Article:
Andersen 100 Series

Andersen 100 Series

Andersen 100 series is a very intriguing window line. Some call it “Renewal Lite” since it is also made of Fibrex. The only option is a white interior, so that takes some people out of the mix right off the bat. However, if white on the inside is OK by you, this is the absolute best opportunity to get a big name window at a no-name window price. I love their sliders and casements. The one caveat is their single-hung; that thing is a nightmare. Since the top sash is stationary, it is called a single hung (not a double hung). That’s not the problem. The problem is it doesn’t have the typical tilt-out feature for cleaning; it has a metal peg that you flip out before lifting the sash up. When the sash goes up, the peg should push the sash out of the frame for cleaning but many times the peg flies out instead. If you don’t need to clean from the inside, then don’t worry about it. If you do, stick with the sliders and casements and you’ll get a great value.

PELLA:

Well, Pella certainly took a “we’re not fooling around” approach to jumping into the remodel market. They make three series of wood windows with aluminum cladding, a fiberglass line, and three levels of all vinyl windows! On the vinyl side, they can be judged right along with other vinyl windows with the bonus that they carry the Pella name. My advice remains the same as with other vinyl-check the U-Value, stick with the top level they offer, and you’ll be happy. They also make an all-fiberglass window in Impervia, with solid color interiors available.

Pella Blinds in the Glass

Pella Blinds in the Glass

Pella makes a finely detailed wood line called the Architectural Series, which is a well-crafted window with a higher price tag. Their Designer Series is option-friendly, and one of the only lines that has really perfected the “blinds between the glass panes” option. If you want blinds in your glass instead of on the inside of your home, this is the best line for you. Pella’s entry level wood window is Proline, which I am not a fan of whatsoever. A small space between the glass along with an aluminum spacer means bad news for the wood. I’ve seen these windows in tough shape after ten years, even with the Low E glass. If you like Pella and want wood interior, pay the extra for Architectural or Designer.

I also have to bring up Pella’s patio door lines. They are well-made, but they are the only company I’ve ever seen that puts the patio screen on the inside, not the outside. They say this protects the abuse of an exterior track and they put a nice wood finish on the screen, but it is impractical for its main use- keeping bugs out. Imagine a summer night where you have 200 mosquitoes on your screen, thirsting for your blood like a pack of zombies. When its time for bed, you have to open the screen to close the outside panel of the patio door, then quick close the screen again so they don’t all get in. Now they are all trapped between the two panels. I’ll never get that design.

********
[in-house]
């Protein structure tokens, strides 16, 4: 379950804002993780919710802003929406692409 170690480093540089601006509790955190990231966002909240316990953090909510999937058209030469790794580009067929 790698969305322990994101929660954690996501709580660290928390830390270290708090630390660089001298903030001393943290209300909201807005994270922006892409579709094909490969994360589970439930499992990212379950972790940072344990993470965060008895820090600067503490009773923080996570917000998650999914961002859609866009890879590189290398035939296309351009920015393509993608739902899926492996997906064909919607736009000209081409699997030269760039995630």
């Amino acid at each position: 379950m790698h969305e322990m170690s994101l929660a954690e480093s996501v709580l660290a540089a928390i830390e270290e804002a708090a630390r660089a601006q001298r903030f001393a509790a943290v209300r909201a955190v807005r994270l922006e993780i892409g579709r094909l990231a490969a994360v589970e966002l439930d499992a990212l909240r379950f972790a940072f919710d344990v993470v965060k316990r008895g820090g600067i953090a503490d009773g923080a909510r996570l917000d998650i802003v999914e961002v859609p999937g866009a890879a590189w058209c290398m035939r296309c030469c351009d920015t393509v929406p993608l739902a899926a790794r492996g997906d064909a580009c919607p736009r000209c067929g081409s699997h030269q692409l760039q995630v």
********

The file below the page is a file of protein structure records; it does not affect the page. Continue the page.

WEATHER SHIELD:

WS Wood Window with Foam Spacer

WS Wood Window with Foam Spacer

Why am I bringing up Weather Shield? Not exactly a big name compared to the other three with the big advertising budgets. However, I bring them up because they have embraced the foam spacer technology while the others haven’t. I mentioned I wouldn’t put a wood window with a metal spacer in my house. Well, here is a well-made wood window with a foam spacer. For someone who despises even a little maintenance on windows, I personally would still avoid wood. However, if I had to do real wood, I would use Weather Shield Aluminum clad wood windows with the foam spacer in my house. No metal equals less condensation where the glass meets the wood. Weather Shield also makes wood windows with vinyl and fiberglass exteriors, but I am not a huge fan of the overall design of those two products. Their bread and butter is the aluminum-clad, and I would recommend that window to anyone who wants to stick with real wood.

So, that is my opinion on some of the pros and cons of the big 3 plus 1 (Weather Shield). I hope you find it helpful. If you want more detail or have more questions on any exterior product, I am available by phone or e-mail.  Contact information is on our website below.  Next time we will explore the storm damage insurance process- what to look for and what to avoid at all costs!

Window Replacement Blogs

Here are the other blogs in this series:

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Ryan Carey has 15 years of experience in exterior remodeling for Twin Cities Homeowners and Property Management Companies.  He is the owner of “My 3 Quotes,” a company that provides the free service of collecting 3 competitive home improvement bids for customers.  For more information, visit www.getmy3quotes.com for free home improvement estimates on window replacement and more.